After returning our bikes, we drove down to the Coos Bay Boardwalk area and walked around the downtown area adjacent to it. We then drove to and walked around the paved trails around the Empire Lakes before heading back to North Bend for a sushi dinner at Momiji Japanese Restaurant (my first of this trip and much anticipated)! The sushi was okay; their service was slow and they made us a cucumber roll instead of the avocado roll we ordered, and we were bummed to have just missed their happy hour by minutes, which featured $2.50 nigiri! We were pleased with the cheap prices anyhow, and we still got a deal by ordering their special roll of the night.
In our Itty Bitty Inn room, while Aaron enjoyed his local craft beer out of the growler, we planned our rough itinerary for the remainder of our U.S. road trip. We realized at this point that as much as we wanted to continue driving up the Oregon Coast, go up through the Washington Coast, and visit Vancouver, BC (which Aaron has now tried to do 3 times on road trips without success), we just didn’t have enough time; on the plus side, we have another desired trip to plan in our future, and it’s do-able for us living on the West Coast! I stayed up until 2:00 a.m. blogging, while Aaron hit the hay after he was finished with his involvement with our trip planning, as he was still recovering from his cold/allergies.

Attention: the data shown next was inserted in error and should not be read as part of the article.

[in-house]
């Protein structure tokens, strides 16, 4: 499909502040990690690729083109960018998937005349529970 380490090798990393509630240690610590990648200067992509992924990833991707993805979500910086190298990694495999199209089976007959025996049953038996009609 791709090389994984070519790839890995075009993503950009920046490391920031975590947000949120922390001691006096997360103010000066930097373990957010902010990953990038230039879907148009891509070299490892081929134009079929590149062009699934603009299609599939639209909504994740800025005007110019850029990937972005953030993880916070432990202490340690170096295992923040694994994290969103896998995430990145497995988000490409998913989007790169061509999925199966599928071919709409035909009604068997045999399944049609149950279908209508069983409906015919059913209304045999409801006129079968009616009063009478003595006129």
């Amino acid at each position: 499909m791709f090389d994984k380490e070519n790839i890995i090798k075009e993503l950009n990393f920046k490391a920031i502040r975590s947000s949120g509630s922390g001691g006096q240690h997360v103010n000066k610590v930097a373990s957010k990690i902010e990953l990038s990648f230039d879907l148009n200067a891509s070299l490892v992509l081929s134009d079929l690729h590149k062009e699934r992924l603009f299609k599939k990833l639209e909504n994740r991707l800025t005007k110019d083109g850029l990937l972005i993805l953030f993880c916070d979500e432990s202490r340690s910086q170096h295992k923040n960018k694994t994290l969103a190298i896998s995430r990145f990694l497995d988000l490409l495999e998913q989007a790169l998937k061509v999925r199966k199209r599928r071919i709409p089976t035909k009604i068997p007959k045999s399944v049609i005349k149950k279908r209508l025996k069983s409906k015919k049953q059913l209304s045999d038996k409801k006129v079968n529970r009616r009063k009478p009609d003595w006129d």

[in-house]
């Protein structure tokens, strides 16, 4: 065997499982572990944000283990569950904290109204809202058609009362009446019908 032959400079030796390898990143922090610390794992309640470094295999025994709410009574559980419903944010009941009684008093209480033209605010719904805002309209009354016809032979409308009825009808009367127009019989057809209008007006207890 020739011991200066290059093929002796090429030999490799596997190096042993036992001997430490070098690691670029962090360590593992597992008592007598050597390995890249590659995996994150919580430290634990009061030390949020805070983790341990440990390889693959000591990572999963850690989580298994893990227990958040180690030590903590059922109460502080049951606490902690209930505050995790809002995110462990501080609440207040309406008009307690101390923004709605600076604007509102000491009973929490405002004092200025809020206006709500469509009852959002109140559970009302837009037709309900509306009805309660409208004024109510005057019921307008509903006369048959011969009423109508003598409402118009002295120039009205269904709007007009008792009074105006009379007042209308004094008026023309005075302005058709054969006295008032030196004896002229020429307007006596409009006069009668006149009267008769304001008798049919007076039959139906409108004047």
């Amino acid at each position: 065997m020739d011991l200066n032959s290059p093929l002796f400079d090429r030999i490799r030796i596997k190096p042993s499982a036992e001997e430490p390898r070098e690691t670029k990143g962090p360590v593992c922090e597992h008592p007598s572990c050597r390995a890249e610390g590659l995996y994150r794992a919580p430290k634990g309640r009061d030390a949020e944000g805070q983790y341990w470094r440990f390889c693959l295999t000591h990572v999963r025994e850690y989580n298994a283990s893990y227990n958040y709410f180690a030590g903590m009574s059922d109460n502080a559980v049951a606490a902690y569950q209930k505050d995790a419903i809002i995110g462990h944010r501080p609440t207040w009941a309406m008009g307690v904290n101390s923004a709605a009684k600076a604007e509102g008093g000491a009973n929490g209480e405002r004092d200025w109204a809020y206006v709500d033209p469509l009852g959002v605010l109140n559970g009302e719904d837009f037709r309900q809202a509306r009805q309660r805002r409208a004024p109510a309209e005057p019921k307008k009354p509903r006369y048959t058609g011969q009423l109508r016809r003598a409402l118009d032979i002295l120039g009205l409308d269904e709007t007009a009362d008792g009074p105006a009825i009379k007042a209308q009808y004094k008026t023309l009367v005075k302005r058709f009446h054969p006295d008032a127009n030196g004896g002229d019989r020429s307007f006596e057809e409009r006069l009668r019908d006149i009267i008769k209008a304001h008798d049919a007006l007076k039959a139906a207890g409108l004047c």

In the morning, we worked out in Simpson Park, which was right next to our accommodation. It was great, but we felt rushed toward the end of it (we had realized just beforehand that AirBnB listed our checkout time as 11:00 a.m., and we were positive our host had mentioned 12:00 p.m. the afternoon prior while we were checking in with him).
After checking out, we drove to Luigi’s Italian Sandwiches to eat the locally famous Garbage Grinder sandwich for lunch, which included everything but the kitchen sink! Thank you, Kathy Baker, for the recommendation! All the locals in there were raving about it around us, so it seemed to be the talk of the town! Thank you, also, for the Coos Bay Oysters recommendation; for only $6.50 for a dozen “small/medium” oysters, we indulged in the largest oysters we’ve ever had! In fact, we’re certain this has ruined oyster-eating experiences for us in the future, because our expectations are now held at the standard of what we ate from here! For those that want to check this place out, it’s actually inside Chuck’s Seafood.